• Experiencing the joy of wine season in Germany. Everyone must do it once in life. There are wine festivals in almost every village in the region, and along the Rhein River you can also find quaint little wine stands. I spent several enjoyable evenings sipping nice Rieslings by the river in the company of great new friends.
  • That brings me to my next point, of meeting around 200 exchange students from all over the world. I was fortunate enough to be able to surround myself with people from many different cultures, and we would often take turns hosting dinners of traditional foods from our countries.
  • Sharing the tradition of Thanksgiving with over 35 exchange students at my apartment. Despite being a lot of work, many students were able to experience their first Thanksgiving, complete with bird, sweet potatoes, green been casserole, mashed potatoes, and apple crisp – a very memorable night.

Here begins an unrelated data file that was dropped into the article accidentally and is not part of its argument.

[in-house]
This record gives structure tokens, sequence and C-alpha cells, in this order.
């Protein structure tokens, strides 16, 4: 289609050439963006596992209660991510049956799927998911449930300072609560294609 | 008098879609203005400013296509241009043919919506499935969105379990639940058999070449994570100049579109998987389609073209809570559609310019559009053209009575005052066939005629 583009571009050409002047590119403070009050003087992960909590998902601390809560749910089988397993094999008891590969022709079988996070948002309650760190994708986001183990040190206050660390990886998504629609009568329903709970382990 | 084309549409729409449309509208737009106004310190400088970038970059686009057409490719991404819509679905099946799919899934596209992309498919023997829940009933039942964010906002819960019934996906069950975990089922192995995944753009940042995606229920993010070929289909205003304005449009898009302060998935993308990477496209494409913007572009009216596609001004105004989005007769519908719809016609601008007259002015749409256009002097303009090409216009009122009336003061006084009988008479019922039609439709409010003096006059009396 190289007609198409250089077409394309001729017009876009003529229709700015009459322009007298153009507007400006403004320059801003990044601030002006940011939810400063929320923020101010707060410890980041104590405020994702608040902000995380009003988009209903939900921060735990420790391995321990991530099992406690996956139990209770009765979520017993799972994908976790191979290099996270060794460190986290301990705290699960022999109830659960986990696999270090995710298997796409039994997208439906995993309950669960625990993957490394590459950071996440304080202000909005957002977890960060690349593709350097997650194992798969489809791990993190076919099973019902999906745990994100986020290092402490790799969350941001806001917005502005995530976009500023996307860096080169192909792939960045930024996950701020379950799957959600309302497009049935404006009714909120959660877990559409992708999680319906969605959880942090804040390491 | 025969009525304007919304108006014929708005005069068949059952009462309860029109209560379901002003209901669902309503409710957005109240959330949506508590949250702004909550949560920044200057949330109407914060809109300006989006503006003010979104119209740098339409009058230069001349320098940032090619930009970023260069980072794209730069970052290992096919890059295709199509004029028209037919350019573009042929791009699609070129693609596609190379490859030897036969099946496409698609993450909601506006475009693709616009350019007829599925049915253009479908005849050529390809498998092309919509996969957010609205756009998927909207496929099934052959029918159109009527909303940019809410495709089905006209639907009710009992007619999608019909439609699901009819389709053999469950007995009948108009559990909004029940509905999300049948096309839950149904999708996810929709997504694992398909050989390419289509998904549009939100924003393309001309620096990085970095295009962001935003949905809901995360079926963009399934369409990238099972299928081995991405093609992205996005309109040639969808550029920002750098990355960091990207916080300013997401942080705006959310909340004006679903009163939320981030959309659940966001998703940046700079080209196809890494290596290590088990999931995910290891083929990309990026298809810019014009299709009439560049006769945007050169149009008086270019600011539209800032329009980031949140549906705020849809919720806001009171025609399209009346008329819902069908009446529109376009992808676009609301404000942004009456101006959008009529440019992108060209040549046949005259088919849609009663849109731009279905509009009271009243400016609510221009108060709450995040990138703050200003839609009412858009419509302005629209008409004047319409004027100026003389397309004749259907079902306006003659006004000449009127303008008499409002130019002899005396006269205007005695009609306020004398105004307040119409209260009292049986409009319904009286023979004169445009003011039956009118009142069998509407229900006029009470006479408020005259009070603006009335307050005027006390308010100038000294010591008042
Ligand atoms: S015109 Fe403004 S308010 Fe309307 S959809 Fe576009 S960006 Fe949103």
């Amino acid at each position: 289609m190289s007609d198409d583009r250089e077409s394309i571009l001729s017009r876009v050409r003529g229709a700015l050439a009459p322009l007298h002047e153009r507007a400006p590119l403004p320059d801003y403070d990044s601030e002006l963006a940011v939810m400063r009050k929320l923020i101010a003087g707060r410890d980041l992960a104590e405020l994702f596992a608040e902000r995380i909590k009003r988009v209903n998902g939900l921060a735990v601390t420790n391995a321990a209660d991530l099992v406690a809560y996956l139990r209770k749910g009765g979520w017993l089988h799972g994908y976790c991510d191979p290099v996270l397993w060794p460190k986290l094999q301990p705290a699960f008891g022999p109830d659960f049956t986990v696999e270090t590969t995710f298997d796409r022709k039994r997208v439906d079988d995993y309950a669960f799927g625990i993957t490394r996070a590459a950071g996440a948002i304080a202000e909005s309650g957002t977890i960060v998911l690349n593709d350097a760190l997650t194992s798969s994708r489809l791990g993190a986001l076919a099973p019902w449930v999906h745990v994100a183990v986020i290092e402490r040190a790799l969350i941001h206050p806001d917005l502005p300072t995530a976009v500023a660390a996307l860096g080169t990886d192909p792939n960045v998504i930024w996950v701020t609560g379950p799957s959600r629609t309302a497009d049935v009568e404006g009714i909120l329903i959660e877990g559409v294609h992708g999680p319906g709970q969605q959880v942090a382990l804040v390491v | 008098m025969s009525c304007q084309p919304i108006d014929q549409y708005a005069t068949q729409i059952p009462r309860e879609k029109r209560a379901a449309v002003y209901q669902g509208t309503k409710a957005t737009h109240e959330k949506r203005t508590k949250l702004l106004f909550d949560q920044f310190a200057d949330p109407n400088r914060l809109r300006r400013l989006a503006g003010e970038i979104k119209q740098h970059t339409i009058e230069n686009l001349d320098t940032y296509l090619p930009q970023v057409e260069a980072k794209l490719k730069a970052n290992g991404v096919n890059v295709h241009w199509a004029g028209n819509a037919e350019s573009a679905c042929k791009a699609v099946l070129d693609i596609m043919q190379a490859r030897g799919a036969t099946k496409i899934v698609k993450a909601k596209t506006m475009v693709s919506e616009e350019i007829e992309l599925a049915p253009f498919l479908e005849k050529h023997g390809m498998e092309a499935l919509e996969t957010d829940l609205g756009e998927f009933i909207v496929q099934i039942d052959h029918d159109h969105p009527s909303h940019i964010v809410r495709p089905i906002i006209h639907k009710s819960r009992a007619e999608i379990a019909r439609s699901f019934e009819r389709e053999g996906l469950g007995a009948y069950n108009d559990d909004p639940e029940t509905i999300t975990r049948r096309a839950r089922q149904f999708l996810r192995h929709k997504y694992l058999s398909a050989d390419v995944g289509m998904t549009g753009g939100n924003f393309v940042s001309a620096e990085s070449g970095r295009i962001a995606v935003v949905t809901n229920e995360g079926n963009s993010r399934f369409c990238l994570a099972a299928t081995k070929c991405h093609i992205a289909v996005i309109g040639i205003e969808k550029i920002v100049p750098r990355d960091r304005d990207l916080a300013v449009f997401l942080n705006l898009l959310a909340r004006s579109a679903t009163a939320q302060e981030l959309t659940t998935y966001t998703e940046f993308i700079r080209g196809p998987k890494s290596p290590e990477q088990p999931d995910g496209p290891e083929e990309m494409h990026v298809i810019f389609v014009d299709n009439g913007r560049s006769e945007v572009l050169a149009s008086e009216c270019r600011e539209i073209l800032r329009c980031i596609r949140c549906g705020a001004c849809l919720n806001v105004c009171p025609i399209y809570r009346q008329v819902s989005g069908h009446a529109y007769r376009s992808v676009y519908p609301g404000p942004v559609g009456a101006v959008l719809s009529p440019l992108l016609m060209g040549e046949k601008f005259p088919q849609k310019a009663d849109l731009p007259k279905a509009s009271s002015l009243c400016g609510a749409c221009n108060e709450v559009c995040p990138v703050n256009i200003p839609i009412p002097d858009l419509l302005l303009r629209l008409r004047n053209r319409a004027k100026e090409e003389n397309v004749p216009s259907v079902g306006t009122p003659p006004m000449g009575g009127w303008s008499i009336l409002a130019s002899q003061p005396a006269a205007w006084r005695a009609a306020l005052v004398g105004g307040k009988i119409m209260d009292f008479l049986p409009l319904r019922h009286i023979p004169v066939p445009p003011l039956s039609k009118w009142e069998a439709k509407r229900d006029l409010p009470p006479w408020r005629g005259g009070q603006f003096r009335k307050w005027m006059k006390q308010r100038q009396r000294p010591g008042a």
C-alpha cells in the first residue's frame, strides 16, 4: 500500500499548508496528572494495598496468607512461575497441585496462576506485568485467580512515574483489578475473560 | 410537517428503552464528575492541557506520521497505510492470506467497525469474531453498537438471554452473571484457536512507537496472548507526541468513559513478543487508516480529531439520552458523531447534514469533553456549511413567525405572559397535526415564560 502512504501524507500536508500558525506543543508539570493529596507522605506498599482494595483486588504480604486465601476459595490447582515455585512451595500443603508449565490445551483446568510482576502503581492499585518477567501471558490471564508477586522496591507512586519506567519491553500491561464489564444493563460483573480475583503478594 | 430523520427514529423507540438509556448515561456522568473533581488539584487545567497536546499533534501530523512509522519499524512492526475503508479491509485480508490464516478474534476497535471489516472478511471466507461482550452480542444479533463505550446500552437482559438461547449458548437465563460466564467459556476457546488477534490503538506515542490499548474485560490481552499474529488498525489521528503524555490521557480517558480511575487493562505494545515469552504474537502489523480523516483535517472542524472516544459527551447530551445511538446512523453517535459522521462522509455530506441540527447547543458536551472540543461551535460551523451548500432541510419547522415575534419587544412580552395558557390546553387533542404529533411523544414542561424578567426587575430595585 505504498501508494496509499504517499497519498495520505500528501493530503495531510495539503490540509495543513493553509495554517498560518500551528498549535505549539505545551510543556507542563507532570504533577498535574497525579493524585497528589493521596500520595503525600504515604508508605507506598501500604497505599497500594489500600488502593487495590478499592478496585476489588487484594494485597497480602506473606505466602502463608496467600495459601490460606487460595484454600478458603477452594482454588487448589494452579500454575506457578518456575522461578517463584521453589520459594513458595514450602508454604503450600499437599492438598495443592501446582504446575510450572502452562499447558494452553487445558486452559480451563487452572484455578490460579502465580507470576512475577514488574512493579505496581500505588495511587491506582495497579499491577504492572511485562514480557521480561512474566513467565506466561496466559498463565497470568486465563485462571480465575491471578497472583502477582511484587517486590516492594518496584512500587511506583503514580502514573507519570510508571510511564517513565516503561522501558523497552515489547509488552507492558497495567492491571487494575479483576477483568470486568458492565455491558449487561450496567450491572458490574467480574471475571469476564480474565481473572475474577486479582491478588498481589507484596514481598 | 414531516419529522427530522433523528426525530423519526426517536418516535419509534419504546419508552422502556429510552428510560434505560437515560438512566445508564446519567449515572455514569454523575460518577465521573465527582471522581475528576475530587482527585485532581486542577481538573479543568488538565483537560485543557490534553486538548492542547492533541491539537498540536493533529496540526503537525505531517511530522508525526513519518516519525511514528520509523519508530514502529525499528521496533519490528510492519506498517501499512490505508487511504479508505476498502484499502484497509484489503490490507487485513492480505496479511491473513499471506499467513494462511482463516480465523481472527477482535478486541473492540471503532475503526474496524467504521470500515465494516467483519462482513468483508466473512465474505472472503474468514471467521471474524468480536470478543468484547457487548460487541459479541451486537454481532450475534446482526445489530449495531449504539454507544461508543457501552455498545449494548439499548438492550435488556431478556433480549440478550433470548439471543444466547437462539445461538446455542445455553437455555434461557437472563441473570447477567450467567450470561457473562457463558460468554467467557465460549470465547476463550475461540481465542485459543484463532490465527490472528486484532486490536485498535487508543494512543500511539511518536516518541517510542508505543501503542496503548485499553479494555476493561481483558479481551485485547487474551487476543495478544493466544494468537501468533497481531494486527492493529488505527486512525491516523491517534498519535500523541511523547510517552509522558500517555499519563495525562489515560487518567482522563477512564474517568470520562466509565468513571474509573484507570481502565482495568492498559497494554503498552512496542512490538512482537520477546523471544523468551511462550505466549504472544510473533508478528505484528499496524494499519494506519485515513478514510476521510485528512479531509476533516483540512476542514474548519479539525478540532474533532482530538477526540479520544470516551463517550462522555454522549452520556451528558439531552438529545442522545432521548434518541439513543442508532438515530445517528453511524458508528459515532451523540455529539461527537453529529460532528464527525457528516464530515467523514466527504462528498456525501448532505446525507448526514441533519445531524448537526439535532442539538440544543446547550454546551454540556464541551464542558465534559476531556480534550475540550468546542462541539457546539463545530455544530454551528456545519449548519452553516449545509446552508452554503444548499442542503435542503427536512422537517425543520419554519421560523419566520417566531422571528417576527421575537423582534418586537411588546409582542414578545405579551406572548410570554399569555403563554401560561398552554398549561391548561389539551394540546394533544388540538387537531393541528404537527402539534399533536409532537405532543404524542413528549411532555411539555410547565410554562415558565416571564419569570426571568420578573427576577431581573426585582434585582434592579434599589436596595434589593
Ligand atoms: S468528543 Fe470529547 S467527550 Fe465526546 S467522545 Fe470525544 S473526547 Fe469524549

• Landing myself in the hospital for a week – in the most German way possible. While attending a soccer game, I ate an undercooked bratwurst, which in turn gave me salmonella, which in turn gave me a reactive arthritis infection in my knee. Silver lining of the whole event was the quality of the German healthcare system. For eight days in the hospital, I only paid €90.
  • Of course, being my first fall in Germany, I had to go to “the Oktoberfest” in Munich. To sum up the trip, I spent 24 hours in Munich, bought a dirndl (traditional Bayerisch women’s clothing or what the girls wear when men wear lederhosen), drank beer in the rain because it was too full inside, and then spent the night in a train station trying to get home. I don’t know if I will ever feel the need to go back again.